How to achieve a work-life balance
Have you been trying the “always on” grind in your career, only to find out that you’re still not achieving what you want to? If so, you probably need to refine your approach to the work life balance.
You’re not alone. Millions of people struggle to balance the competing interests in their lives. Do you secretly believe that tipping the scale towards the “work” side is the only way to get ahead? Here is some very freeing news: the best leaders and highest achievers focus on what they want, including balance in their lives.
Be open and respectful of your needs and the boundaries of others
You can only make the most of your time if you know where and how to focus your energy. Identify what really matters to you and which benchmarks really signify achievement toward your goals. Communicate so that everyone around you understands these needs and work with your team to make sure these needs get met. If you make this a reciprocal process, you will respect the boundaries of others and help them meet their needs, too.
There are so many ways to make this happen. Is exercise a must in your work day? Let your team know and find a flexible way to schedule it. Do you need one day completely off each week — a no-email, no-phone-calls-or-texts, no-work-at-all day? Tell your team and make it happen. And remember: everyone around you has needs, and they may need help making them happen, too.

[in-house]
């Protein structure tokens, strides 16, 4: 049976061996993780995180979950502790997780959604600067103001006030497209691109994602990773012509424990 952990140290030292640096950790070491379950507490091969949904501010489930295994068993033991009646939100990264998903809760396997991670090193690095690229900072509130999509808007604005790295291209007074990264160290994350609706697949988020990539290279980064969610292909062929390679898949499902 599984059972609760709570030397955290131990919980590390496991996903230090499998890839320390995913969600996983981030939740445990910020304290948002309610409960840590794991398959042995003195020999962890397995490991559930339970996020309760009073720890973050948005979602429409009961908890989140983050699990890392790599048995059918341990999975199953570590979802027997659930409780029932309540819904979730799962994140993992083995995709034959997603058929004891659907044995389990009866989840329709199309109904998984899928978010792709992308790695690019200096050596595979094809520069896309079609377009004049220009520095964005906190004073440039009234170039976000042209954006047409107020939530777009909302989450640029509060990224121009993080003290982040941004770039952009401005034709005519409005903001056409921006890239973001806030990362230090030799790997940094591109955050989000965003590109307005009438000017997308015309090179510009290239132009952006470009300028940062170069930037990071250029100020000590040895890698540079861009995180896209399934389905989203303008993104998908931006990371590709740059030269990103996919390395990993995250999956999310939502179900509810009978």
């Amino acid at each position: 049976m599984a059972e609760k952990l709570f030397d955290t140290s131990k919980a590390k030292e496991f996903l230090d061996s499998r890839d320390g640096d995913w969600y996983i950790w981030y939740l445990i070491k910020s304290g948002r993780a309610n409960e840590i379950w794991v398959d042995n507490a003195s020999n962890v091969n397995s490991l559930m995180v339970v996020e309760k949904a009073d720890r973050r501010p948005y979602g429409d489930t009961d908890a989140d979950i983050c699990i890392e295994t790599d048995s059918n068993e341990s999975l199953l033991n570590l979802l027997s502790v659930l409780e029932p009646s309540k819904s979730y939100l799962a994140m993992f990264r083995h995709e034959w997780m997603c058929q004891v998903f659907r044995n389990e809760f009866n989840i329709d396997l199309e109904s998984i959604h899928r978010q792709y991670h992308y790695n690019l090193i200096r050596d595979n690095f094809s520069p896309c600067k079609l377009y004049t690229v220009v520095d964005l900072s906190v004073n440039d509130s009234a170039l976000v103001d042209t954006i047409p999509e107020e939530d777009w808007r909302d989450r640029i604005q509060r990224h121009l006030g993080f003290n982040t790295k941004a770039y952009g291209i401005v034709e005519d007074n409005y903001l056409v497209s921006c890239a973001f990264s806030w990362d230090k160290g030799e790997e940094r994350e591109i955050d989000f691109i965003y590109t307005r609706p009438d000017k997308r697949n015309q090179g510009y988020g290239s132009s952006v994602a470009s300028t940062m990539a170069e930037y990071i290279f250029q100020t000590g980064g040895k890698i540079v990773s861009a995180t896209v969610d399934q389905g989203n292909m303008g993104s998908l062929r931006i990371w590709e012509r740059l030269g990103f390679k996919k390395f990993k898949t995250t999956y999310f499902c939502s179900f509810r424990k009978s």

Take stock of your lifestyle and personal habits
Most American adults suffer from sleep deprivation, lack of exercise and poor nutrition. If you feel a lack of balance in your life, these negative habits may be earning a large share of the blame. Do yourself the favor of slowly making positive changes in your diet and lifestyle to allow yourself to really thrive both at work and at home.
Resist the time suck
There aren’t enough hours in the day, right? Maybe they are if you can learn to identify and eliminate the many time sucks that are already in your life. You may think a minute or two on social media or surfing the internet is an insignificant amount of time to waste, but these minutes add up. For one week keep a “time-suck journal,” writing down each way you waste time and how much you lost to the time suck. This allows you to create a practical plan for dropping these time-wasters.
Hit your stride
Those who enjoy dynamic careers that are not plagued by burnout have learned that pace is the trick. Self-awareness is the tool that can help you feel when it’s time to take things up a notch, and then again when it’s time to downshift a bit. If you pace yourself in your day-to-day life, you will also be present as you interact with others and enjoy life more.
Forget multi-tasking and engage
The most productive people don’t have less to do. They simply focus themselves well within an organized plan. Don’t try to do many things at once. Choose to do only tasks that merit your full attention, and then execute them with the focus they deserve. This goes for your personal time just as much as your work time.